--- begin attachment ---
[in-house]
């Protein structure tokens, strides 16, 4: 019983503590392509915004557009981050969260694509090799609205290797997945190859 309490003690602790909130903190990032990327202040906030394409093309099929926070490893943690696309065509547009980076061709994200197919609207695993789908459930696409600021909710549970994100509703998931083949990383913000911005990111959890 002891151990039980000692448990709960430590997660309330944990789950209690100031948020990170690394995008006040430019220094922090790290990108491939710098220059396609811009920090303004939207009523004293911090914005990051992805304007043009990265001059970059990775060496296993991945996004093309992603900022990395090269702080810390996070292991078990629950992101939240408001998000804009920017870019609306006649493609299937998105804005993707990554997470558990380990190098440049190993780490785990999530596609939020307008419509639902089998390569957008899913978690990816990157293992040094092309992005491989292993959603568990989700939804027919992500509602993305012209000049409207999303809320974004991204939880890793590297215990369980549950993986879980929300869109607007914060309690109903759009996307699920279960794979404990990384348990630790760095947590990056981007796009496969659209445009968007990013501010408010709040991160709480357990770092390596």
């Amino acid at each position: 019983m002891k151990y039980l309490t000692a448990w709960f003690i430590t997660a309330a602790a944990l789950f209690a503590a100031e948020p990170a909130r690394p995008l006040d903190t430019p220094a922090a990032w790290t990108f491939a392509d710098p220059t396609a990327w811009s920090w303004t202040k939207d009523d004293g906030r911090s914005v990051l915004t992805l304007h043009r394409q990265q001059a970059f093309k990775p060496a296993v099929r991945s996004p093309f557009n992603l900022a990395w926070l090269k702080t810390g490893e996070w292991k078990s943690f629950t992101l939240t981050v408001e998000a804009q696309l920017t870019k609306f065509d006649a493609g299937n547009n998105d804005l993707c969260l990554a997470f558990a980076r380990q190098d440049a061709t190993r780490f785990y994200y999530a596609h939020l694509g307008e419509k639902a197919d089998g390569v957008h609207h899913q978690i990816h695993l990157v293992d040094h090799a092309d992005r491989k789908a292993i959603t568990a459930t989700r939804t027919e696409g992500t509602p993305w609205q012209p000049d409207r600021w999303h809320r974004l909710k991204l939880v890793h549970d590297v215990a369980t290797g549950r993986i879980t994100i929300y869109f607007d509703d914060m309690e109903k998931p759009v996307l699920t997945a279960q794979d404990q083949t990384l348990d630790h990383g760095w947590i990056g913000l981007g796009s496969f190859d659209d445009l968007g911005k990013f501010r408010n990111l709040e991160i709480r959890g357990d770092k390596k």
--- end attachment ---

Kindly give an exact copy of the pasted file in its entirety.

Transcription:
[in-house]
């Protein structure tokens, strides 16, 4: 019983503590392509915004557009981050969260694509090799609205290797997945190859 309490003690602790909130903190990032990327202040906030394409093309099929926070490893943690696309065509547009980076061709994200197919609207695993789908459930696409600021909710549970994100509703998931083949990383913000911005990111959890 002891151990039980000692448990709960430590997660309330944990789950209690100031948020990170690394995008006040430019220094922090790290990108491939710098220059396609811009920090303004939207009523004293911090914005990051992805304007043009990265001059970059990775060496296993991945996004093309992603900022990395090269702080810390996070292991078990629950992101939240408001998000804009920017870019609306006649493609299937998105804005993707990554997470558990380990190098440049190993780490785990999530596609939020307008419509639902089998390569957008899913978690990816990157293992040094092309992005491989292993959603568990989700939804027919992500509602993305012209000049409207999303809320974004991204939880890793590297215990369980549950993986879980929300869109607007914060309690109903759009996307699920279960794979404990990384348990630790760095947590990056981007796009496969659209445009968007990013501010408010709040991160709480357990770092390596």
């Amino acid at each position: 019983m002891k151990y039980l309490t000692a448990w709960f003690i430590t997660a309330a602790a944990l789950f209690a503590a100031e948020p990170a909130r690394p995008l006040d903190t430019p220094a922090a990032w790290t990108f491939a392509d710098p220059t396609a990327w811009s920090w303004t202040k939207d009523d004293g906030r911090s914005v990051l915004t992805l304007h043009r394409q990265q001059a970059f093309k990775p060496a296993v099929r991945s996004p093309f557009n992603l900022a990395w926070l090269k702080t810390g490893e996070w292991k078990s943690f629950t992101l939240t981050v408001e998000a804009q696309l920017t870019k609306f065509d006649a493609g299937n547009n998105d804005l993707c969260l990554a997470f558990a980076r380990q190098d440049a061709t190993r780490f785990y994200y999530a596609h939020l694509g307008e419509k639902a197919d089998g390569v957008h609207h899913q978690i990816h695993l990157v293992d040094h090799a092309d992005r491989k789908a292993i959603t568990a459930t989700r939804t027919e696409g992500t509602p993305w609205q012209p000049d409207r600021w999303h809320r974004l909710k991204l939880v890793h549970d590297v215990a369980t290797g549950r993986i879980t994100i929300y869109f607007d509703d914060m309690e109903k998931p759009v996307l699920t997945a279960q794979d404990q083949t990384l348990d630790h990383g760095w947590i990056g913000l981007g796009s496969f190859d659209d445009l968007g911005k990013f501010r408010n990111l709040e991160i709480r959890g357990d770092k390596k």